The V8’s fuel penalty is negligible but its aural and tactile delight can’t be matched.
The test car came with Holden’s smooth four-speed auto which would always be our choice over the six-speed manual. The auto is much more user-friendly for commuting – where the heavyish clutch and slow, notchy manual gearshifts can be a pain in the neck. The auto box also eliminates driveline shunt in stop/start traffic.
It can also be manually-shifted, quickly and smoothly, on winding roads when you want to hold lower ratios.
The only place the manual beats it in our estimation is when you slam the box into second gear on the way out of a tight corner and nail the throttle. The manual car snarls and writhes like a partially-tamed tiger, hurling the car forward as the 465Nm shatters its shackles. The auto gearbox car just can’t achieve the same sense of raw power.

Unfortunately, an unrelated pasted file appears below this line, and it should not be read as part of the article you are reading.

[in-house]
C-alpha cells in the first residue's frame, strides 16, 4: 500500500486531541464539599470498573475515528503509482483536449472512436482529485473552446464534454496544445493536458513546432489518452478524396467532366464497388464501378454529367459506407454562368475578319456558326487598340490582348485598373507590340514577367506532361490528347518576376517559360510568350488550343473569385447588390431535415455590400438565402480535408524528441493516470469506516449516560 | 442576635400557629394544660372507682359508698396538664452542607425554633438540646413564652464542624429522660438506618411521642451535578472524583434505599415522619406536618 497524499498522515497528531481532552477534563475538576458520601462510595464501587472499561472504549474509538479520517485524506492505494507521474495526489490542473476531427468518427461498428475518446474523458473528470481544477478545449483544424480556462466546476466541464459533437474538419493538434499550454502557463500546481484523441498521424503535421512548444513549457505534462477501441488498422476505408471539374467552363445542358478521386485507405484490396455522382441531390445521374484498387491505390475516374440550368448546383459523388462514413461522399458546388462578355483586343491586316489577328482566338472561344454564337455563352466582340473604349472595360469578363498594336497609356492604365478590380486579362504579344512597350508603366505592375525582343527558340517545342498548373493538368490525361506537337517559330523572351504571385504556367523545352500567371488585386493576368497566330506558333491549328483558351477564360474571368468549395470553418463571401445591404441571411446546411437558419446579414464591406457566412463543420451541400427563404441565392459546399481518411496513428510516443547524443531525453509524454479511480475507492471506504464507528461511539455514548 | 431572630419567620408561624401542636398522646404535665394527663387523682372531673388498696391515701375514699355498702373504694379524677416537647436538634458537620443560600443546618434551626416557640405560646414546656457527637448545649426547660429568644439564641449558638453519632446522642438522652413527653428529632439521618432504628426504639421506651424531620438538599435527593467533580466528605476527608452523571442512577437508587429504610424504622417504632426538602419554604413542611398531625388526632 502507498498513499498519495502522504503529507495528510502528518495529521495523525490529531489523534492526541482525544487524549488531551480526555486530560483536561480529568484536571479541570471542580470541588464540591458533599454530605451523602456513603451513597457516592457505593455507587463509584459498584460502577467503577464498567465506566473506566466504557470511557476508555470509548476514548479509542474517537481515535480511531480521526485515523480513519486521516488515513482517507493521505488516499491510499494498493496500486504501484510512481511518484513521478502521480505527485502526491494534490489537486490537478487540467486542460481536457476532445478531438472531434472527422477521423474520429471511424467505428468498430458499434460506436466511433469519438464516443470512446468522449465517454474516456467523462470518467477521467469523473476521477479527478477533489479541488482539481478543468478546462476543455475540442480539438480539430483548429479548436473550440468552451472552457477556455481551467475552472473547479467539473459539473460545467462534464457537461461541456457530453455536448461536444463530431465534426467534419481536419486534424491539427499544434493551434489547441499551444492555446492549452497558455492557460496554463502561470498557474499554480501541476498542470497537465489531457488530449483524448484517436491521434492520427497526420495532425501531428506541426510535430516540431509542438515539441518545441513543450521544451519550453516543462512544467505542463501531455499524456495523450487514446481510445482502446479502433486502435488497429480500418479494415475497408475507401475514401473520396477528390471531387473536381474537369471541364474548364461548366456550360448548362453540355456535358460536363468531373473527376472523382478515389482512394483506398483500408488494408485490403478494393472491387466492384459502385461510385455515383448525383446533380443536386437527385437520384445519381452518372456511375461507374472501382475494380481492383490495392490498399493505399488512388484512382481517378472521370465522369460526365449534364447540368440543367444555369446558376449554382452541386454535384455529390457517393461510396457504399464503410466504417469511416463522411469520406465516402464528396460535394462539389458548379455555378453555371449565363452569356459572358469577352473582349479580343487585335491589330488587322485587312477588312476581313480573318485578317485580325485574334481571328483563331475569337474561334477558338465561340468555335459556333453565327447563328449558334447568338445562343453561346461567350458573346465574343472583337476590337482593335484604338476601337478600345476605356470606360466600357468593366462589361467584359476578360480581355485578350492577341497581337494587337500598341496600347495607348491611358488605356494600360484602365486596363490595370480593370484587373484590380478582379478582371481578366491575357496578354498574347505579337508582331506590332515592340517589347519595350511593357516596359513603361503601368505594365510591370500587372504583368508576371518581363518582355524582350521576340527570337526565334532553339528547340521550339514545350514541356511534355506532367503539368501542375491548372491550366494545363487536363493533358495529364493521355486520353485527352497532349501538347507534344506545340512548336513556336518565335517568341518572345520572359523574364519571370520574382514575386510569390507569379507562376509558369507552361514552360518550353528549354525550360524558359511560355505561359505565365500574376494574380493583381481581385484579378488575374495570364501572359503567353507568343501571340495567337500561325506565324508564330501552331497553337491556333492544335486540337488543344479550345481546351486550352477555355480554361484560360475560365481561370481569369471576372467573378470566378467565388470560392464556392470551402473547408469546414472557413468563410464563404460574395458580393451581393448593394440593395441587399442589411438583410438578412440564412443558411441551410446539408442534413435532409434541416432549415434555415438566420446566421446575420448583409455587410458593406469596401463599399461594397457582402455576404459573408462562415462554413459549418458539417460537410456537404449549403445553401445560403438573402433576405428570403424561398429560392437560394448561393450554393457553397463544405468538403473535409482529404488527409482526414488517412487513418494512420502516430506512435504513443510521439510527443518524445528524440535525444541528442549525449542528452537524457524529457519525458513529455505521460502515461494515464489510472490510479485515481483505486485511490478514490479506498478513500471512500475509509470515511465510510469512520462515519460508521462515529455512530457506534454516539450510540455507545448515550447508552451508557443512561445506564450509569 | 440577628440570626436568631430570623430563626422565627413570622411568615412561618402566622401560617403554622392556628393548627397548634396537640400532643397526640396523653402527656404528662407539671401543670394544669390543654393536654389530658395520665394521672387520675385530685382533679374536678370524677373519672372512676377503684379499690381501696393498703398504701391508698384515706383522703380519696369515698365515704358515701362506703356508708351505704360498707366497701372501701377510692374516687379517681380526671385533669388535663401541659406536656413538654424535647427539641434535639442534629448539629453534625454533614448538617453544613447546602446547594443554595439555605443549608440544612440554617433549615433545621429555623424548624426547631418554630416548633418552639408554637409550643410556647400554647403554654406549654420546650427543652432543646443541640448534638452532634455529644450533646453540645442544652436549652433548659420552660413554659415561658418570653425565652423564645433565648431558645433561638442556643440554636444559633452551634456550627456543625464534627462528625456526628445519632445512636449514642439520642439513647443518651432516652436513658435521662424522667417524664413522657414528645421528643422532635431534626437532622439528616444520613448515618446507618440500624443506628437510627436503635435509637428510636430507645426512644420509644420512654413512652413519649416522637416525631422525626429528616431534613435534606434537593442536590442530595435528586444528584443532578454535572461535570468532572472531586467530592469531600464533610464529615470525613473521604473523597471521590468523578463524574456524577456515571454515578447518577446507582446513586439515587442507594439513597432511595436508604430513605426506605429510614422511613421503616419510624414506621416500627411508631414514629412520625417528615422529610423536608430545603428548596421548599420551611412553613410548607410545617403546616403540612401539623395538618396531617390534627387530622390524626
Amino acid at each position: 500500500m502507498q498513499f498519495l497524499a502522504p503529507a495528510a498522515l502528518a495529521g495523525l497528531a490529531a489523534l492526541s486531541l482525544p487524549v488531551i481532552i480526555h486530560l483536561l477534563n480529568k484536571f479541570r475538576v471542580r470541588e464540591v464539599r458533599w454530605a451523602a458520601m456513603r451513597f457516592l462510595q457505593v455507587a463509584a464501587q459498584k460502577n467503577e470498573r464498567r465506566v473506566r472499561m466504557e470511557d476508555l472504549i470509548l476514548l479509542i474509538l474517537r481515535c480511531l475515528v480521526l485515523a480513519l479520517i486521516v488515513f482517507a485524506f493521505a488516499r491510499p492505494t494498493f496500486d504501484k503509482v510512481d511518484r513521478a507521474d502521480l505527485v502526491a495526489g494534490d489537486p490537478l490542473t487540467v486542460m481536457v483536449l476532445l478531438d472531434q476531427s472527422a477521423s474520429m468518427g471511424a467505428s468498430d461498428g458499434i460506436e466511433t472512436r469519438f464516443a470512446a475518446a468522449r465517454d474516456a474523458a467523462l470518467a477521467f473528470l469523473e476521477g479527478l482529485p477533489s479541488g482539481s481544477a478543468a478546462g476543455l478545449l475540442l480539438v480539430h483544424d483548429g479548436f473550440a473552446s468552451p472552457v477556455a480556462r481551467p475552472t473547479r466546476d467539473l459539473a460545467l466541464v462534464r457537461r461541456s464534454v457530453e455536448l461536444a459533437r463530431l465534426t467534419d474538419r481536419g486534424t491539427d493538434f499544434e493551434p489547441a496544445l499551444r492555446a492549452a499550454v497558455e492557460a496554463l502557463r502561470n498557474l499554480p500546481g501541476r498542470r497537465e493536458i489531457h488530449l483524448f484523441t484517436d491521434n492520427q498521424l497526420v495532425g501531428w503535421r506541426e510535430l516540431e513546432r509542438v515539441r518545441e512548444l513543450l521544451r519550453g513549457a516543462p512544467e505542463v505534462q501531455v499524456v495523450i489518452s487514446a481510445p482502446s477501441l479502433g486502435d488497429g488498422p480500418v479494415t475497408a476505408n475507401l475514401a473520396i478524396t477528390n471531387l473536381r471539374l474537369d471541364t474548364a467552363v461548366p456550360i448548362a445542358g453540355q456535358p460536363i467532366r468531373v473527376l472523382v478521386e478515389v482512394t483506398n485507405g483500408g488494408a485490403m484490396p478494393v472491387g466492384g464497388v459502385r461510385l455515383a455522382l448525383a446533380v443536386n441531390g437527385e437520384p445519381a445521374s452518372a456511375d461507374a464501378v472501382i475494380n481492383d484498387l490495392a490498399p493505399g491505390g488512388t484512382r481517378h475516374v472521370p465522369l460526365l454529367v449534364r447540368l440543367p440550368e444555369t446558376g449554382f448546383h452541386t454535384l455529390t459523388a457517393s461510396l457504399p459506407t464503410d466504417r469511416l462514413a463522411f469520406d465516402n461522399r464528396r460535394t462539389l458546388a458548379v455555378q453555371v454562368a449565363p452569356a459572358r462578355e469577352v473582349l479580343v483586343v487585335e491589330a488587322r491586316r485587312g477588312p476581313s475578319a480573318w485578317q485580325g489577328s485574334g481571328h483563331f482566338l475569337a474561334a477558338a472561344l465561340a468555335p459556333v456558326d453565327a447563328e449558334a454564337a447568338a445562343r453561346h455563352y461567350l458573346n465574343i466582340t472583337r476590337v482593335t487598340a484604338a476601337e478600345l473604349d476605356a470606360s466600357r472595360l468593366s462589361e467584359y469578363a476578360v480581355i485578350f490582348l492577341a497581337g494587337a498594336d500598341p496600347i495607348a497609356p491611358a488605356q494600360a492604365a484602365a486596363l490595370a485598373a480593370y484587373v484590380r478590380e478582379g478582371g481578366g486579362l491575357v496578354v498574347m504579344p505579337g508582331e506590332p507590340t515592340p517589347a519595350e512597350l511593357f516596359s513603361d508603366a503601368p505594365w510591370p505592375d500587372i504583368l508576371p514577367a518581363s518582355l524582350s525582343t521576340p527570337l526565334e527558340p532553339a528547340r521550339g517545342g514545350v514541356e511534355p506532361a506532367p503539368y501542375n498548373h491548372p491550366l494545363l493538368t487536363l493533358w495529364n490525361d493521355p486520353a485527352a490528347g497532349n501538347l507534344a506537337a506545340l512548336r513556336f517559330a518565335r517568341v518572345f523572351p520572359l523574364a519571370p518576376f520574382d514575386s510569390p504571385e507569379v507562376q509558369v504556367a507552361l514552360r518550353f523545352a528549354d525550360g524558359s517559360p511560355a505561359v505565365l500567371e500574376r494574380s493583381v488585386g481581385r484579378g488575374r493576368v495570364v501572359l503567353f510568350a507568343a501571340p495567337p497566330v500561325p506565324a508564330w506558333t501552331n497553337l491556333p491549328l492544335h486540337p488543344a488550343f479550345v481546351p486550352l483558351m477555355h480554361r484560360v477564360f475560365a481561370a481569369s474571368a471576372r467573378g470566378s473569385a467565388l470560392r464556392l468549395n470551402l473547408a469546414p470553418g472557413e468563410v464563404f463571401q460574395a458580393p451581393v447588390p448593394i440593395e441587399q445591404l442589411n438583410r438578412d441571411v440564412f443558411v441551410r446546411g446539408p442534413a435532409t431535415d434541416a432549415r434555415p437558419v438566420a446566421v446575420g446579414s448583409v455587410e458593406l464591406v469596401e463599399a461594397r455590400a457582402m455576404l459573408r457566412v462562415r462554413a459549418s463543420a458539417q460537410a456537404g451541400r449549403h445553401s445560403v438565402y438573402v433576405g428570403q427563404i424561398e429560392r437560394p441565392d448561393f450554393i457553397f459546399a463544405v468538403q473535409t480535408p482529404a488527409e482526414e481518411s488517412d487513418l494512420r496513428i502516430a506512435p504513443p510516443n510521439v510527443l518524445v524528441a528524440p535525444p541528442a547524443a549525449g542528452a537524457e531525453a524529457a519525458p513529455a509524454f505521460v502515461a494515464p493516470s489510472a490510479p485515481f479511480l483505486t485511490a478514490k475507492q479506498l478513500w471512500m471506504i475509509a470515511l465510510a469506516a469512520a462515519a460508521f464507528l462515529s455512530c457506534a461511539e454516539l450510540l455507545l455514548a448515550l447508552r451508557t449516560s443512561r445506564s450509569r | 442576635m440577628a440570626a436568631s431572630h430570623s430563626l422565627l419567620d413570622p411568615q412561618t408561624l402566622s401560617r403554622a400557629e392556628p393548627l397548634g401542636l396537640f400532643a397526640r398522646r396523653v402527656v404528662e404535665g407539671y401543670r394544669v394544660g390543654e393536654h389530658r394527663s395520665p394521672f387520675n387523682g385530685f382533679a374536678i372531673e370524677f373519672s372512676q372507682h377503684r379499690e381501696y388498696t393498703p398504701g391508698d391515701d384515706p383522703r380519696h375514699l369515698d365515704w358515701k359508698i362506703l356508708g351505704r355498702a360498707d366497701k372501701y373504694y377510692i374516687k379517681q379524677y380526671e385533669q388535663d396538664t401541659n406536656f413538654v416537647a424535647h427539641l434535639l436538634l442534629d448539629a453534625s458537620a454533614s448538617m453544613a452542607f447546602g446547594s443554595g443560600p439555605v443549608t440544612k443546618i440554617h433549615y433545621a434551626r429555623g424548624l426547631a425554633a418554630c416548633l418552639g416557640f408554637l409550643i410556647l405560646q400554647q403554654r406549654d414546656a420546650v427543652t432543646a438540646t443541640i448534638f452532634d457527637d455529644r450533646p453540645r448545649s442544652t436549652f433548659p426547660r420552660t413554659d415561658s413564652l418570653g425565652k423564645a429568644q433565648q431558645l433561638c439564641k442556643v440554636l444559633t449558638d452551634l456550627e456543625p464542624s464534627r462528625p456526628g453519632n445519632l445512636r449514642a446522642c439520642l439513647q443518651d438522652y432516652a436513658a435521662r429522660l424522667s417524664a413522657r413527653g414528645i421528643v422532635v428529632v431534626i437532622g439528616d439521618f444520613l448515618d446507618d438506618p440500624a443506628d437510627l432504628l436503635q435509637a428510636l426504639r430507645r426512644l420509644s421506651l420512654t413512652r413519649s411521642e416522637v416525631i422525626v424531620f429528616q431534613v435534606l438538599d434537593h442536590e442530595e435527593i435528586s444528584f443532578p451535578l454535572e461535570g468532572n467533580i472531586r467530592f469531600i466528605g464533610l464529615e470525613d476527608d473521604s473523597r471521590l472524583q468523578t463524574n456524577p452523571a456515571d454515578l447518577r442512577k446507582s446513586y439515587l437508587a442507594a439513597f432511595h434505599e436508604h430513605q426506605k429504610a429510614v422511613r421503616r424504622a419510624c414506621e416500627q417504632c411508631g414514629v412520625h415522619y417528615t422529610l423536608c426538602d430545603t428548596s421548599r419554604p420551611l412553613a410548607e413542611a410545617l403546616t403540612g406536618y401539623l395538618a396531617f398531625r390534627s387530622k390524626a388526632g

Monaro handling is superb, noticeably sharper than equivalent Commodores’. It turns-in to corners directly and crisply and will change direction on a constantly winding road with precision and crispness.
The traction control keeps the rear end in check even on wet roads though it makes a nuisance of itself – and progress jerky – on gravel where it intervenes too much.
Much of that handling crispness results from the Monaro’s incredibly-stiff body/chassis.